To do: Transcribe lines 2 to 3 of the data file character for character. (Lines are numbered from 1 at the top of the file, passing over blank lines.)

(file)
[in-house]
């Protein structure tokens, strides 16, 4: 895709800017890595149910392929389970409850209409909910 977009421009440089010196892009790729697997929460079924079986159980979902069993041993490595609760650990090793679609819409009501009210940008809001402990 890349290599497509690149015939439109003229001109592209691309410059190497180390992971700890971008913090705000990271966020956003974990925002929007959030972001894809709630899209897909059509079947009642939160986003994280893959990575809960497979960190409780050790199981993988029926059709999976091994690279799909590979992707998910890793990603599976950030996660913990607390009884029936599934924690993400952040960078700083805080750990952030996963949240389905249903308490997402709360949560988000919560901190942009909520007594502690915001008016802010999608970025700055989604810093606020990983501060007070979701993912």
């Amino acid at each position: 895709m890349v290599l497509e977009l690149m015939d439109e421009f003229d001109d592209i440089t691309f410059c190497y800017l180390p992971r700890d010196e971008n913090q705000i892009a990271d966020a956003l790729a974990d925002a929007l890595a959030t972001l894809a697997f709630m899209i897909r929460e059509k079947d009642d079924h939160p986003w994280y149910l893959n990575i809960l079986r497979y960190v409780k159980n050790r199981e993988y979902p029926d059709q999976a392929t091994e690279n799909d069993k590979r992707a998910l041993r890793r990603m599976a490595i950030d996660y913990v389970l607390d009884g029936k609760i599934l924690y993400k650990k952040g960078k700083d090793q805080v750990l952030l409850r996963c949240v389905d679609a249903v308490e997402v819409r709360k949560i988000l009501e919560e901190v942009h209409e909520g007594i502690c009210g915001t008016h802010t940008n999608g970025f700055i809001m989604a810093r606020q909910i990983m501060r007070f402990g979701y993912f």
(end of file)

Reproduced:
């Protein structure tokens, strides 16, 4: 895709800017890595149910392929389970409850209409909910 977009421009440089010196892009790729697997929460079924079986159980979902069993041993490595609760650990090793679609819409009501009210940008809001402990 890349290599497509690149015939439109003229001109592209691309410059190497180390992971700890971008913090705000990271966020956003974990925002929007959030972001894809709630899209897909059509079947009642939160986003994280893959990575809960497979960190409780050790199981993988029926059709999976091994690279799909590979992707998910890793990603599976950030996660913990607390009884029936599934924690993400952040960078700083805080750990952030996963949240389905249903308490997402709360949560988000919560901190942009909520007594502690915001008016802010999608970025700055989604810093606020990983501060007070979701993912």
């Amino acid at each position: 895709m890349v290599l497509e977009l690149m015939d439109e421009f003229d001109d592209i440089t691309f410059c190497y800017l180390p992971r700890d010196e971008n913090q705000i892009a990271d966020a956003l790729a974990d925002a929007l890595a959030t972001l894809a697997f709630m899209i897909r929460e059509k079947d009642d079924h939160p986003w994280y149910l893959n990575i809960l079986r497979y960190v409780k159980n050790r199981e993988y979902p029926d059709q999976a392929t091994e690279n799909d069993k590979r992707a998910l041993r890793r990603m599976a490595i950030d996660y913990v389970l607390d009884g029936k609760i599934l924690y993400k650990k952040g960078k700083d090793q805080v750990l952030l409850r996963c949240v389905d679609a249903v308490e997402v819409r709360k949560i988000l009501e919560e901190v942009h209409e909520g007594i502690c009210g915001t008016h802010t940008n999608g970025f700055i809001m989604a810093r606020q909910i990983m501060r007070f402990g979701y993912f």